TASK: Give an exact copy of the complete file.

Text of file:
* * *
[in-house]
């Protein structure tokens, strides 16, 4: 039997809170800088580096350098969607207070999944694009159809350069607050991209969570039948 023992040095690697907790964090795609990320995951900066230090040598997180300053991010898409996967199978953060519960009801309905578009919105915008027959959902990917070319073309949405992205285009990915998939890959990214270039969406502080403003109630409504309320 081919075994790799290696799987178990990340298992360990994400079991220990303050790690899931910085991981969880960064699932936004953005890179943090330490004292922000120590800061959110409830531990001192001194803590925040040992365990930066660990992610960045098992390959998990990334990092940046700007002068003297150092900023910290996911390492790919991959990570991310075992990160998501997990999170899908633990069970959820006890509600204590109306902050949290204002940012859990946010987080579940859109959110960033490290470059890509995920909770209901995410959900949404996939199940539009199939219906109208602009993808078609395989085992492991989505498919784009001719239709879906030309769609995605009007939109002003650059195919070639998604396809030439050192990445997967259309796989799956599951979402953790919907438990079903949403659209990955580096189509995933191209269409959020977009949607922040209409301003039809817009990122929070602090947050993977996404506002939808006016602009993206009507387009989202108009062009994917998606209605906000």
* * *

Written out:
[in-house]
């Protein structure tokens, strides 16, 4: 039997809170800088580096350098969607207070999944694009159809350069607050991209969570039948 023992040095690697907790964090795609990320995951900066230090040598997180300053991010898409996967199978953060519960009801309905578009919105915008027959959902990917070319073309949405992205285009990915998939890959990214270039969406502080403003109630409504309320 081919075994790799290696799987178990990340298992360990994400079991220990303050790690899931910085991981969880960064699932936004953005890179943090330490004292922000120590800061959110409830531990001192001194803590925040040992365990930066660990992610960045098992390959998990990334990092940046700007002068003297150092900023910290996911390492790919991959990570991310075992990160998501997990999170899908633990069970959820006890509600204590109306902050949290204002940012859990946010987080579940859109959110960033490290470059890509995920909770209901995410959900949404996939199940539009199939219906109208602009993808078609395989085992492991989505498919784009001719239709879906030309769609995605009007939109002003650059195919070639998604396809030439050192990445997967259309796989799956599951979402953790919907438990079903949403659209990955580096189509995933191209269409959020977009949607922040209409301003039809817009990122929070602090947050993977996404506002939808006016602009993206009507387009989202108009062009994917998606209605906000």